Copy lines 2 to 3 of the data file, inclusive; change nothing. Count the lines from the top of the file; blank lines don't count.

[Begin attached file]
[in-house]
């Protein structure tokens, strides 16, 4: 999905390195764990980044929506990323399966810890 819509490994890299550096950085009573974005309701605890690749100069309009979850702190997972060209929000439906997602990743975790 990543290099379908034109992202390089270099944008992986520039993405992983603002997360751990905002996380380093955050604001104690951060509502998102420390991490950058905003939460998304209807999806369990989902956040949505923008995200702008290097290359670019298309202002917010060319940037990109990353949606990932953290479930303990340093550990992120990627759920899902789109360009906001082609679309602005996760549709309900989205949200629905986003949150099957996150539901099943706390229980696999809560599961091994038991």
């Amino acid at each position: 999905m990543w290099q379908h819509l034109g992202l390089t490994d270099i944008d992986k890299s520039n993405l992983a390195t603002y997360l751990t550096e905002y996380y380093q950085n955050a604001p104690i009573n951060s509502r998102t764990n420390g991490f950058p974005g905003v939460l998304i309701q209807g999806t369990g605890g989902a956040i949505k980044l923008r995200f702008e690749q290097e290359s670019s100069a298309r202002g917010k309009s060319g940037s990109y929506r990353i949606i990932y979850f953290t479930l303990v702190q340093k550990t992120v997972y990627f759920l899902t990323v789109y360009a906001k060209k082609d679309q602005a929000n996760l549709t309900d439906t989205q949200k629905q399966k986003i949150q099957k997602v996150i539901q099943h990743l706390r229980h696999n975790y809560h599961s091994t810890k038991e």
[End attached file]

């Protein structure tokens, strides 16, 4: 999905390195764990980044929506990323399966810890 819509490994890299550096950085009573974005309701605890690749100069309009979850702190997972060209929000439906997602990743975790 990543290099379908034109992202390089270099944008992986520039993405992983603002997360751990905002996380380093955050604001104690951060509502998102420390991490950058905003939460998304209807999806369990989902956040949505923008995200702008290097290359670019298309202002917010060319940037990109990353949606990932953290479930303990340093550990992120990627759920899902789109360009906001082609679309602005996760549709309900989205949200629905986003949150099957996150539901099943706390229980696999809560599961091994038991």
């Amino acid at each position: 999905m990543w290099q379908h819509l034109g992202l390089t490994d270099i944008d992986k890299s520039n993405l992983a390195t603002y997360l751990t550096e905002y996380y380093q950085n955050a604001p104690i009573n951060s509502r998102t764990n420390g991490f950058p974005g905003v939460l998304i309701q209807g999806t369990g605890g989902a956040i949505k980044l923008r995200f702008e690749q290097e290359s670019s100069a298309r202002g917010k309009s060319g940037s990109y929506r990353i949606i990932y979850f953290t479930l303990v702190q340093k550990t992120v997972y990627f759920l899902t990323v789109y360009a906001k060209k082609d679309q602005a929000n996760l549709t309900d439906t989205q949200k629905q399966k986003i949150q099957k997602v996150i539901q099943h990743l706390r229980h696999n975790y809560h599961s091994t810890k038991e």